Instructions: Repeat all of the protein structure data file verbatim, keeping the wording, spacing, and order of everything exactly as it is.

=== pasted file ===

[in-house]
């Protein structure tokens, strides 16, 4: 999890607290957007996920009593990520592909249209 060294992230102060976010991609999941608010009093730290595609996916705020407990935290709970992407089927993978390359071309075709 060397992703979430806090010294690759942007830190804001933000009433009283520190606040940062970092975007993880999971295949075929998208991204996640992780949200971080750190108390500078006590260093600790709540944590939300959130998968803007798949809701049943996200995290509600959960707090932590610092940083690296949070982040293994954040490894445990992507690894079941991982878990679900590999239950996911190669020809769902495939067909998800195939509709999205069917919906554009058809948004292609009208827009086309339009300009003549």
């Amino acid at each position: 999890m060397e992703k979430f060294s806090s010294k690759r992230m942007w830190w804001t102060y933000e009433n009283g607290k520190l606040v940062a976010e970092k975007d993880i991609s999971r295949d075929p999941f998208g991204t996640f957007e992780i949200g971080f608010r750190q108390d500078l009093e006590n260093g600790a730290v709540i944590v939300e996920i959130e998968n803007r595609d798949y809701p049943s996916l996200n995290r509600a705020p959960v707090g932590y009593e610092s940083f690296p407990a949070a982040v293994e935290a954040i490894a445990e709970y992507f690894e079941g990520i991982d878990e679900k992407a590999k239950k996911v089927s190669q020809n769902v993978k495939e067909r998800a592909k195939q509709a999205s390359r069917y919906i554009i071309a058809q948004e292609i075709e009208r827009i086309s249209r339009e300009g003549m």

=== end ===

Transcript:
[in-house]
């Protein structure tokens, strides 16, 4: 999890607290957007996920009593990520592909249209 060294992230102060976010991609999941608010009093730290595609996916705020407990935290709970992407089927993978390359071309075709 060397992703979430806090010294690759942007830190804001933000009433009283520190606040940062970092975007993880999971295949075929998208991204996640992780949200971080750190108390500078006590260093600790709540944590939300959130998968803007798949809701049943996200995290509600959960707090932590610092940083690296949070982040293994954040490894445990992507690894079941991982878990679900590999239950996911190669020809769902495939067909998800195939509709999205069917919906554009058809948004292609009208827009086309339009300009003549």
């Amino acid at each position: 999890m060397e992703k979430f060294s806090s010294k690759r992230m942007w830190w804001t102060y933000e009433n009283g607290k520190l606040v940062a976010e970092k975007d993880i991609s999971r295949d075929p999941f998208g991204t996640f957007e992780i949200g971080f608010r750190q108390d500078l009093e006590n260093g600790a730290v709540i944590v939300e996920i959130e998968n803007r595609d798949y809701p049943s996916l996200n995290r509600a705020p959960v707090g932590y009593e610092s940083f690296p407990a949070a982040v293994e935290a954040i490894a445990e709970y992507f690894e079941g990520i991982d878990e679900k992407a590999k239950k996911v089927s190669q020809n769902v993978k495939e067909r998800a592909k195939q509709a999205s390359r069917y919906i554009i071309a058809q948004e292609i075709e009208r827009i086309s249209r339009e300009g003549m």